While collecting data from the data sources you have chosen is done fully automatically, it's important to test a few things about them before the field deployment.
First, you should make yourself familiar with the setup and permission requirements for each of the data sources. Some data sources work without any initial actions from the participants, but others require the participant to give explicit permission to Ethica to access the data. For example, if your study requires GPS, the participant will need to explicitly allow Ethica to access their location via GPS before Ethica can collect this data. Some other data sources may require the participant to install another Ethica application on their phone in order for the data to be collected.
The good news is that participants have to do these actions only once, right after they join your study (well, maybe a few times if things get reset on their device). Ethica will show them a set of notifications on the app guiding them what they should do:
If you join your study as a mock participant, you will be able to check out all these notifications and the steps to be taken for each of them, so you can better guide your participants during the enrollment session, in case they have any questions.
Second, you need to check the data collected from each data source, and how they look like. To do so, you need to remain in the study for a few days so enough data is being collected. Then, make sure all your data from your participant account is uploaded successfully to Ethica servers (check here how). Then you can go to your Researcher Dashboard, and check out the data collected from your participant account (more on that here).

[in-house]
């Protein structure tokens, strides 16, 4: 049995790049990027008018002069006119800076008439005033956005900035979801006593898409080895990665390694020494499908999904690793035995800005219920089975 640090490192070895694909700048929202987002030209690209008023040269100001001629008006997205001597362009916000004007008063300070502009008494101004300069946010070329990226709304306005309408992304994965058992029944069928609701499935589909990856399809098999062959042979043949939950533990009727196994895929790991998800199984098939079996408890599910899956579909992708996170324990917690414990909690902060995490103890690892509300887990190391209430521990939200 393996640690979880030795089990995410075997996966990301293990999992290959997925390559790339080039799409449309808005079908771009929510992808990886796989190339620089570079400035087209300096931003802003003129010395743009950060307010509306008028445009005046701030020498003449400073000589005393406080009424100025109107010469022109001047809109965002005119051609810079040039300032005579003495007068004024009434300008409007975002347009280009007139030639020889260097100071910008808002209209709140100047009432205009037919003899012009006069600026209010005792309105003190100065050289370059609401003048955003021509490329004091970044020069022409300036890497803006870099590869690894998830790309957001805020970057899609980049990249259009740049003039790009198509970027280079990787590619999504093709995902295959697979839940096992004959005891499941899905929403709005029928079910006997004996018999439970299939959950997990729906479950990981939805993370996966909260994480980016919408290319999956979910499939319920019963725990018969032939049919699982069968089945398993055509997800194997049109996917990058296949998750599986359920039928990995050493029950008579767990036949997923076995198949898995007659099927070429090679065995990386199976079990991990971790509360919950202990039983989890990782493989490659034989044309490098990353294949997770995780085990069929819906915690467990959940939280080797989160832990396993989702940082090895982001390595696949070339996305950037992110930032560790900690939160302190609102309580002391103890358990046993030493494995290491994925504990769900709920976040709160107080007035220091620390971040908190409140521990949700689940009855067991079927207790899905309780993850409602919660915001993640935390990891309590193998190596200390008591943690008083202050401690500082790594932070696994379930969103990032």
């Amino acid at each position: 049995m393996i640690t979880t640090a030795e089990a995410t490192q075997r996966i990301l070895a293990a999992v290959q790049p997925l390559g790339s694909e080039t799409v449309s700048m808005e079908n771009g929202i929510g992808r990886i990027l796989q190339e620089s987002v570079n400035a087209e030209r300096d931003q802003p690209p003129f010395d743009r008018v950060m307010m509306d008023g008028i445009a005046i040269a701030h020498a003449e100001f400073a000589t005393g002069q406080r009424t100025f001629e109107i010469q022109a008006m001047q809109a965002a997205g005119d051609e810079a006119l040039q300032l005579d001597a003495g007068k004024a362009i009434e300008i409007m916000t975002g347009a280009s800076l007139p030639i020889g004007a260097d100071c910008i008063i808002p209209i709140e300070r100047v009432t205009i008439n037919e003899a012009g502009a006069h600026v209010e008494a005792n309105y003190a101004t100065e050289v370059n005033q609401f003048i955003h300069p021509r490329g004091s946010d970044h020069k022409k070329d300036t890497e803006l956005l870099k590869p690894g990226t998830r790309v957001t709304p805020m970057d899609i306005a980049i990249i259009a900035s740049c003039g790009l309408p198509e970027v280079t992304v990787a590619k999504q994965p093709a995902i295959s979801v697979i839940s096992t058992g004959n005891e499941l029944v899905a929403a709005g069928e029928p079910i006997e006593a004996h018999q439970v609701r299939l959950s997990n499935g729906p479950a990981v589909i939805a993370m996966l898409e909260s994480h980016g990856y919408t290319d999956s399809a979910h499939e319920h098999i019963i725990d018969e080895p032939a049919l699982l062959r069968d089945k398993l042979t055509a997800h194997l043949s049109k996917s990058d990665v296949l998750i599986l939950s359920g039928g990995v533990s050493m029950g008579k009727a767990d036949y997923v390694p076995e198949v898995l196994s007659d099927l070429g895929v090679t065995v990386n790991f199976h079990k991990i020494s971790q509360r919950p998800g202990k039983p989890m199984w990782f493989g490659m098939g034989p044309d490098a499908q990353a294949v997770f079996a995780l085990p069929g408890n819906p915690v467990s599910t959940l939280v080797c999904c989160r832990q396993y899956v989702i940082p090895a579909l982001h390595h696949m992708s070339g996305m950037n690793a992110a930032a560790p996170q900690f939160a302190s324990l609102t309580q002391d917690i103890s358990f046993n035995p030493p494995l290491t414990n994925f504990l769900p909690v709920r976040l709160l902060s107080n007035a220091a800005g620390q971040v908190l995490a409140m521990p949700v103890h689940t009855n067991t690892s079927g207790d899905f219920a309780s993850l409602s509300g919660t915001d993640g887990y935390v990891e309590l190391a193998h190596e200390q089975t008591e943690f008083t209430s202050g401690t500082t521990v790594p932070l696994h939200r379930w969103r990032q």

Ethica Survey Editor offers a Survey Preview which simulates how your survey will work on the participants' devices. You can always use the Survey Preview to quickly test your survey flow:
While Survey Preview gives you an overall feeling about your survey flow, it's important to test the flow on a smartphone. If possible, we suggest to test it on an Android and an iPhone, preferably with different screen sizes. This way you can make sure the content you have put in each page will be presented properly on different devices.
The challenge is that if your survey is set to be prompted at a certain time, or based on proximity, or other contextual triggering logic, when you join the study as a participant, you have to wait for a while before the Ethica app prompts your survey in order for you to test it out. This gets even worse when you have multiple surveys, each with different criteria, where the criteria impact the triggering logic. Testing this can easily get very complex.
As at this stage our focus is on survey flow, we can abstract the triggering logic, and just check the flow. To do so, you can simply add a
User Triggered triggering logic to each of your surveys. This way, you instruct Ethica to add a button to the app's home screen for each of your surveys. Using the survey's triggering button, you can initiate the survey as many times as needed. The following image shows how this study has configured its
Time Triggered surveys to be also
User Triggered, to simplify testing the survey flow:
This way, you can launch each survey as many times as needed, even surveys which are supposed to be prompted at certain conditions, like the
Eligibility survey or
Time Triggered surveys.
Note that in this case, every time you make a change to the survey via your Researcher Dashboard, you should update the study on your Participant account as well (i.e. on the device you are performing the test). This will be fairly straightforward as at this stage your study has only one participant -- yourself. Here you can read more on how to update participants' device after study modification.
When you have tested the flow of the survey and are happy with how questions are presented and how the skip patterns and branchings work, you can remove all
User Triggered triggering logics you added previously for testing.